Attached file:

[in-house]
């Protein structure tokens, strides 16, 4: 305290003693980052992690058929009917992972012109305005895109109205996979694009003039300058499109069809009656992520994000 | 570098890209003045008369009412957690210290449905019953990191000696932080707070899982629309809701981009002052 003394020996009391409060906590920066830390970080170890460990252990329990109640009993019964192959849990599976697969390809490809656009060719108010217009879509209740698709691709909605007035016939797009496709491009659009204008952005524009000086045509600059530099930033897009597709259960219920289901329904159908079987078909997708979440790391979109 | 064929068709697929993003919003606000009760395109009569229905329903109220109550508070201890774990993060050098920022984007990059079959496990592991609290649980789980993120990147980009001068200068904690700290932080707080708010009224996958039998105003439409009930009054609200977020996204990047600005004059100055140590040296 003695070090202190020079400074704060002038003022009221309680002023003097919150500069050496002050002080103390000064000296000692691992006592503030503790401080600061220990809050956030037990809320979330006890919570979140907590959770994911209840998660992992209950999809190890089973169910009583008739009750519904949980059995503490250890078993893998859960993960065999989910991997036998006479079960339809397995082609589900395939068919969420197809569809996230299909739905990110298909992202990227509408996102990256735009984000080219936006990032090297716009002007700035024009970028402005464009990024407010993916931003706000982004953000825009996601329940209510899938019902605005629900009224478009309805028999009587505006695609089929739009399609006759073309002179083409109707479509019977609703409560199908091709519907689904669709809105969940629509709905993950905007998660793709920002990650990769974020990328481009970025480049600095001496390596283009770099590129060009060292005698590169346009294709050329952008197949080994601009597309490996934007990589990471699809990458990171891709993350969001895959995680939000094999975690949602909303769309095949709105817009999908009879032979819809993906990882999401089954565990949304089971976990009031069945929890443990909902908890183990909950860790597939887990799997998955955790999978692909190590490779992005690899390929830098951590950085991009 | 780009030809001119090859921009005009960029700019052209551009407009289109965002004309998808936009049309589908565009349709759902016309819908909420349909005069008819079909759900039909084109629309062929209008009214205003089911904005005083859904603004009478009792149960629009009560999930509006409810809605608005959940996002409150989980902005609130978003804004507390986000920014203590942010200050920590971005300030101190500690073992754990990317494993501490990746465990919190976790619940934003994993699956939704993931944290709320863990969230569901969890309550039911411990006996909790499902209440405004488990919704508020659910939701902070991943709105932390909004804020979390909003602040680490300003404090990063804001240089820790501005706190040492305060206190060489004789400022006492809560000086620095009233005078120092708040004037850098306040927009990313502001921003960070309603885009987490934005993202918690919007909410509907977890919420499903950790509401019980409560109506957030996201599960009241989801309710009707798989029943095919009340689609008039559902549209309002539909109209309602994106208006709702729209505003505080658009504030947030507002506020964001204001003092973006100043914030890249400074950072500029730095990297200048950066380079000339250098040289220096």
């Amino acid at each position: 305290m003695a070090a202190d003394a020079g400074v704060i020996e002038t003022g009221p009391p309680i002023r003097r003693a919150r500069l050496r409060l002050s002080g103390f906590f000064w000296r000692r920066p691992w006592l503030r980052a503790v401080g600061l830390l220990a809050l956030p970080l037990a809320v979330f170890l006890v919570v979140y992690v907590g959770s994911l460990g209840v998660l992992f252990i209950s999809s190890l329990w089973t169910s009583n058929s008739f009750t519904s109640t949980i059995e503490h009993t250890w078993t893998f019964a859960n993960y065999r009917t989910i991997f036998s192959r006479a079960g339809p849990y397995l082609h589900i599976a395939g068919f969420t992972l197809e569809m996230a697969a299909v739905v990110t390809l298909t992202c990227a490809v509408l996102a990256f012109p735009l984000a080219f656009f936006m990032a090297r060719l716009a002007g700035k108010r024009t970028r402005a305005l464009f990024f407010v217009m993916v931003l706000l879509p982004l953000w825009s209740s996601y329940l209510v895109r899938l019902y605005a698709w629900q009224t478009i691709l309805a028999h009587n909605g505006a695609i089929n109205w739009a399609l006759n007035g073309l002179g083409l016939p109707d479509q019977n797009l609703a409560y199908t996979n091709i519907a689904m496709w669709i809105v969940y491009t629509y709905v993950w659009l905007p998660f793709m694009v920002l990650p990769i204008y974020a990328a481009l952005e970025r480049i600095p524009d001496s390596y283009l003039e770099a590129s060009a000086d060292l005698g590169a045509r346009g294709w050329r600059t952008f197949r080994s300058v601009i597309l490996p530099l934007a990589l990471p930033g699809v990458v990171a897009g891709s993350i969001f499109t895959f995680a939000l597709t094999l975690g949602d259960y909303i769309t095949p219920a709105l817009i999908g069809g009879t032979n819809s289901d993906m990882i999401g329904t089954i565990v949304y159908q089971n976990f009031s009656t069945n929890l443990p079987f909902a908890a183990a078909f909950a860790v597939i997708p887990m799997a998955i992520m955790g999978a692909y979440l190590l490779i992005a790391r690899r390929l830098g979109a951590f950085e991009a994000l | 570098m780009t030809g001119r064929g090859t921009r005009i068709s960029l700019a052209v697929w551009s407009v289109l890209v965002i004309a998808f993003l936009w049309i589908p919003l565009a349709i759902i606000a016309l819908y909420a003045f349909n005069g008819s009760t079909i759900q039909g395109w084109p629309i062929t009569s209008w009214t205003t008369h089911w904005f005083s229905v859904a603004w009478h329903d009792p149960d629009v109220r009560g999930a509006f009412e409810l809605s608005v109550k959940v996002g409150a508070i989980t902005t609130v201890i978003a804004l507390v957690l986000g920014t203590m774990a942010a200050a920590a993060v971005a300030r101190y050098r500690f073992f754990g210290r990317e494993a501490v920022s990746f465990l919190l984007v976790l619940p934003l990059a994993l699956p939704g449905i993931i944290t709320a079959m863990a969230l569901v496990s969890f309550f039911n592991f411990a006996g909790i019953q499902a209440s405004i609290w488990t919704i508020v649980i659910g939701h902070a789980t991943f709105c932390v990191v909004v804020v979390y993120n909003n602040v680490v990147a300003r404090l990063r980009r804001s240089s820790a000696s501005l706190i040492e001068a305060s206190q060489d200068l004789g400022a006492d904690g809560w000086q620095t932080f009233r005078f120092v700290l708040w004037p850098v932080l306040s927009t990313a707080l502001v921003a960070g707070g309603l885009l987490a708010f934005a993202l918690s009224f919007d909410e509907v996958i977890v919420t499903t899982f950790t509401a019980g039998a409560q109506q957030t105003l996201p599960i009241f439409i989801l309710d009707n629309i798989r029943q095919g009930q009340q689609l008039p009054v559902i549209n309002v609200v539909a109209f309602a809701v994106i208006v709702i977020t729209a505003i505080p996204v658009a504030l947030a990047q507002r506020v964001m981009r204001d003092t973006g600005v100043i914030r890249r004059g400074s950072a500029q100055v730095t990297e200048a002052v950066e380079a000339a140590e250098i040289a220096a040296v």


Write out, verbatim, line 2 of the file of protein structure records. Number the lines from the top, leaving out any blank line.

């Protein structure tokens, strides 16, 4: 305290003693980052992690058929009917992972012109305005895109109205996979694009003039300058499109069809009656992520994000 | 570098890209003045008369009412957690210290449905019953990191000696932080707070899982629309809701981009002052 003394020996009391409060906590920066830390970080170890460990252990329990109640009993019964192959849990599976697969390809490809656009060719108010217009879509209740698709691709909605007035016939797009496709491009659009204008952005524009000086045509600059530099930033897009597709259960219920289901329904159908079987078909997708979440790391979109 | 064929068709697929993003919003606000009760395109009569229905329903109220109550508070201890774990993060050098920022984007990059079959496990592991609290649980789980993120990147980009001068200068904690700290932080707080708010009224996958039998105003439409009930009054609200977020996204990047600005004059100055140590040296 003695070090202190020079400074704060002038003022009221309680002023003097919150500069050496002050002080103390000064000296000692691992006592503030503790401080600061220990809050956030037990809320979330006890919570979140907590959770994911209840998660992992209950999809190890089973169910009583008739009750519904949980059995503490250890078993893998859960993960065999989910991997036998006479079960339809397995082609589900395939068919969420197809569809996230299909739905990110298909992202990227509408996102990256735009984000080219936006990032090297716009002007700035024009970028402005464009990024407010993916931003706000982004953000825009996601329940209510899938019902605005629900009224478009309805028999009587505006695609089929739009399609006759073309002179083409109707479509019977609703409560199908091709519907689904669709809105969940629509709905993950905007998660793709920002990650990769974020990328481009970025480049600095001496390596283009770099590129060009060292005698590169346009294709050329952008197949080994601009597309490996934007990589990471699809990458990171891709993350969001895959995680939000094999975690949602909303769309095949709105817009999908009879032979819809993906990882999401089954565990949304089971976990009031069945929890443990909902908890183990909950860790597939887990799997998955955790999978692909190590490779992005690899390929830098951590950085991009 | 780009030809001119090859921009005009960029700019052209551009407009289109965002004309998808936009049309589908565009349709759902016309819908909420349909005069008819079909759900039909084109629309062929209008009214205003089911904005005083859904603004009478009792149960629009009560999930509006409810809605608005959940996002409150989980902005609130978003804004507390986000920014203590942010200050920590971005300030101190500690073992754990990317494993501490990746465990919190976790619940934003994993699956939704993931944290709320863990969230569901969890309550039911411990006996909790499902209440405004488990919704508020659910939701902070991943709105932390909004804020979390909003602040680490300003404090990063804001240089820790501005706190040492305060206190060489004789400022006492809560000086620095009233005078120092708040004037850098306040927009990313502001921003960070309603885009987490934005993202918690919007909410509907977890919420499903950790509401019980409560109506957030996201599960009241989801309710009707798989029943095919009340689609008039559902549209309002539909109209309602994106208006709702729209505003505080658009504030947030507002506020964001204001003092973006100043914030890249400074950072500029730095990297200048950066380079000339250098040289220096």